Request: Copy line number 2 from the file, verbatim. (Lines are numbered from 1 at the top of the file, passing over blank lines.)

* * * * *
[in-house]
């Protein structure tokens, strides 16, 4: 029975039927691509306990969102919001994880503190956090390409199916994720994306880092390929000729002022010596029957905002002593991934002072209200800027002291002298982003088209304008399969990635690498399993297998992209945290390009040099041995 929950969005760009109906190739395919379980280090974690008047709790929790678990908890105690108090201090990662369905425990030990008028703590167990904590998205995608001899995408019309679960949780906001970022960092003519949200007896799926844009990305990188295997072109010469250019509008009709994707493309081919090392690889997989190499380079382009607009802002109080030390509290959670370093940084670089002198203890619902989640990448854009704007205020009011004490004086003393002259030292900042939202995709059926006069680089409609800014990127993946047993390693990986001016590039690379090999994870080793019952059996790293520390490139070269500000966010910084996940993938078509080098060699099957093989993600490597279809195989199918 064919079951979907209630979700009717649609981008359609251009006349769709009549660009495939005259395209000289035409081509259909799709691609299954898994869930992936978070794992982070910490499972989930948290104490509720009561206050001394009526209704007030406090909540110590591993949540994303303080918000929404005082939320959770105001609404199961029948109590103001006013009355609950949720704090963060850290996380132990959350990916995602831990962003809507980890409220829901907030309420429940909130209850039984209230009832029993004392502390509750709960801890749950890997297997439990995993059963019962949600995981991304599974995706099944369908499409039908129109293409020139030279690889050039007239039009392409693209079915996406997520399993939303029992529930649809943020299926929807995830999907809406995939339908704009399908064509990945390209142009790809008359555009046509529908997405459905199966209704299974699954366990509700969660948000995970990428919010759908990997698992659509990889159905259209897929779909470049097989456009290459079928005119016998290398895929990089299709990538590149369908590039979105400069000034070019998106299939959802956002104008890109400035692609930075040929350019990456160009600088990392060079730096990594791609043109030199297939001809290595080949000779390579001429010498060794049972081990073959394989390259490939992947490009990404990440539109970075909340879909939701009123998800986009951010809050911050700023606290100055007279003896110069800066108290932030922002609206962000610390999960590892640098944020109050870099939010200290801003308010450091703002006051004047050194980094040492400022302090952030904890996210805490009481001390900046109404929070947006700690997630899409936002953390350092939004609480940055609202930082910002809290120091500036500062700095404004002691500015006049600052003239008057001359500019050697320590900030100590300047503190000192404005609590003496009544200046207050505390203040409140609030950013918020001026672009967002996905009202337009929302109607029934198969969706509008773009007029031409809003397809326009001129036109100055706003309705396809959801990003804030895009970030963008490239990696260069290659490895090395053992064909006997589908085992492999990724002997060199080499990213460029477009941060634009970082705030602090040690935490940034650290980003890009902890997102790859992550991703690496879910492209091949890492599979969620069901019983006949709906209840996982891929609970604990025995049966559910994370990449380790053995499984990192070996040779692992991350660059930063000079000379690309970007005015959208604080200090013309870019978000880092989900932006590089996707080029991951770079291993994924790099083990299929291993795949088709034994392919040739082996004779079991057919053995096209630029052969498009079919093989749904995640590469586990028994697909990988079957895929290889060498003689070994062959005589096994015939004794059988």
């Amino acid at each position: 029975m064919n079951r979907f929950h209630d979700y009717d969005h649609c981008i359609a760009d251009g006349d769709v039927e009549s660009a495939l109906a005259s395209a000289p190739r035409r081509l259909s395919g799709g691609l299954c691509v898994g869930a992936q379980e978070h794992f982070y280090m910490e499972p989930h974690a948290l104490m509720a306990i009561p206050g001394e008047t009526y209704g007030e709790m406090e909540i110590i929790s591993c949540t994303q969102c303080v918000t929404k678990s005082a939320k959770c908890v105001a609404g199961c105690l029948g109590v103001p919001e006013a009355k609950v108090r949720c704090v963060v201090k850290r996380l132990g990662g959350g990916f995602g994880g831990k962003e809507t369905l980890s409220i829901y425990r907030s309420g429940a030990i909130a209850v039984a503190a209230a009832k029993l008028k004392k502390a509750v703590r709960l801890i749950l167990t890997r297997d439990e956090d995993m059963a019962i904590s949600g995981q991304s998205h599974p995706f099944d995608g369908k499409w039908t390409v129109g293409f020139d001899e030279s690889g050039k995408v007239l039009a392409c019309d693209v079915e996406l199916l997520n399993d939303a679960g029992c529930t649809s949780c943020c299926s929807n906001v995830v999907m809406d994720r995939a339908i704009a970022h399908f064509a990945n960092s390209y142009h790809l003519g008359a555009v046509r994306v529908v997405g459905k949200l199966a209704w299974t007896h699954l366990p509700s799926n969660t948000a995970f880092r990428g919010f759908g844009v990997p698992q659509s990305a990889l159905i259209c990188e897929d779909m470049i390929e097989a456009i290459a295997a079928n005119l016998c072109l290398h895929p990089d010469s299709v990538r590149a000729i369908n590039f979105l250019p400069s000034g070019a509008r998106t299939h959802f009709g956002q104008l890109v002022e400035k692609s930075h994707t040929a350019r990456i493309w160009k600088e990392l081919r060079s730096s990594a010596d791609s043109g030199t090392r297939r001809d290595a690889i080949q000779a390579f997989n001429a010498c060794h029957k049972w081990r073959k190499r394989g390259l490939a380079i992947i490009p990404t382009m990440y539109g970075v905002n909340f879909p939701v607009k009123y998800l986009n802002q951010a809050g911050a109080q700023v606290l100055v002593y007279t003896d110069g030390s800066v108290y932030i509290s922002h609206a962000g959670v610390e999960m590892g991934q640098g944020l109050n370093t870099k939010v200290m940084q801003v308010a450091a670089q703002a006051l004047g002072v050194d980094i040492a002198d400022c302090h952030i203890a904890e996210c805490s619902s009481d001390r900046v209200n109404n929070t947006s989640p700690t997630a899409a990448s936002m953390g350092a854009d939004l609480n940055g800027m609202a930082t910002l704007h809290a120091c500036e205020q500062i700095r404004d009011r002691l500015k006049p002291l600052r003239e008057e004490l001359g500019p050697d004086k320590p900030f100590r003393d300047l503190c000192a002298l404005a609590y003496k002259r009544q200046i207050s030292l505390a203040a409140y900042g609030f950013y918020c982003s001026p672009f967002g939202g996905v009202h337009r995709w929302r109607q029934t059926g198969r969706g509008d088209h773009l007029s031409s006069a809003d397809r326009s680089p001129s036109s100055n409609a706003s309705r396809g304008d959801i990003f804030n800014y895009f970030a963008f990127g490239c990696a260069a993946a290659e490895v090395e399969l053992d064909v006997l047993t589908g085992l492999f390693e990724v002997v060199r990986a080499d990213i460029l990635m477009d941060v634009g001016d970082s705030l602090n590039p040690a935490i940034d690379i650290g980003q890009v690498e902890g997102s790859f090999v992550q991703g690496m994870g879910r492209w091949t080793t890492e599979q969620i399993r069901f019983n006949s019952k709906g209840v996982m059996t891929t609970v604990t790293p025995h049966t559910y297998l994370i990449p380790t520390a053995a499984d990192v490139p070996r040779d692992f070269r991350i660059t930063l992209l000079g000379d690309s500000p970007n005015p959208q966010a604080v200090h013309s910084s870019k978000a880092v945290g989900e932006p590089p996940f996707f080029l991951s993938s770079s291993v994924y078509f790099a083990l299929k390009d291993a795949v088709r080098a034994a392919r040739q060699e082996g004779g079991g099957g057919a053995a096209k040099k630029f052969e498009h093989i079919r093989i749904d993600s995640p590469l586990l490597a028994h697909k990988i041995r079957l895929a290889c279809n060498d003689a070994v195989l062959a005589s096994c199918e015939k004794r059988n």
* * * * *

């Protein structure tokens, strides 16, 4: 029975039927691509306990969102919001994880503190956090390409199916994720994306880092390929000729002022010596029957905002002593991934002072209200800027002291002298982003088209304008399969990635690498399993297998992209945290390009040099041995 929950969005760009109906190739395919379980280090974690008047709790929790678990908890105690108090201090990662369905425990030990008028703590167990904590998205995608001899995408019309679960949780906001970022960092003519949200007896799926844009990305990188295997072109010469250019509008009709994707493309081919090392690889997989190499380079382009607009802002109080030390509290959670370093940084670089002198203890619902989640990448854009704007205020009011004490004086003393002259030292900042939202995709059926006069680089409609800014990127993946047993390693990986001016590039690379090999994870080793019952059996790293520390490139070269500000966010910084996940993938078509080098060699099957093989993600490597279809195989199918 064919079951979907209630979700009717649609981008359609251009006349769709009549660009495939005259395209000289035409081509259909799709691609299954898994869930992936978070794992982070910490499972989930948290104490509720009561206050001394009526209704007030406090909540110590591993949540994303303080918000929404005082939320959770105001609404199961029948109590103001006013009355609950949720704090963060850290996380132990959350990916995602831990962003809507980890409220829901907030309420429940909130209850039984209230009832029993004392502390509750709960801890749950890997297997439990995993059963019962949600995981991304599974995706099944369908499409039908129109293409020139030279690889050039007239039009392409693209079915996406997520399993939303029992529930649809943020299926929807995830999907809406995939339908704009399908064509990945390209142009790809008359555009046509529908997405459905199966209704299974699954366990509700969660948000995970990428919010759908990997698992659509990889159905259209897929779909470049097989456009290459079928005119016998290398895929990089299709990538590149369908590039979105400069000034070019998106299939959802956002104008890109400035692609930075040929350019990456160009600088990392060079730096990594791609043109030199297939001809290595080949000779390579001429010498060794049972081990073959394989390259490939992947490009990404990440539109970075909340879909939701009123998800986009951010809050911050700023606290100055007279003896110069800066108290932030922002609206962000610390999960590892640098944020109050870099939010200290801003308010450091703002006051004047050194980094040492400022302090952030904890996210805490009481001390900046109404929070947006700690997630899409936002953390350092939004609480940055609202930082910002809290120091500036500062700095404004002691500015006049600052003239008057001359500019050697320590900030100590300047503190000192404005609590003496009544200046207050505390203040409140609030950013918020001026672009967002996905009202337009929302109607029934198969969706509008773009007029031409809003397809326009001129036109100055706003309705396809959801990003804030895009970030963008490239990696260069290659490895090395053992064909006997589908085992492999990724002997060199080499990213460029477009941060634009970082705030602090040690935490940034650290980003890009902890997102790859992550991703690496879910492209091949890492599979969620069901019983006949709906209840996982891929609970604990025995049966559910994370990449380790053995499984990192070996040779692992991350660059930063000079000379690309970007005015959208604080200090013309870019978000880092989900932006590089996707080029991951770079291993994924790099083990299929291993795949088709034994392919040739082996004779079991057919053995096209630029052969498009079919093989749904995640590469586990028994697909990988079957895929290889060498003689070994062959005589096994015939004794059988």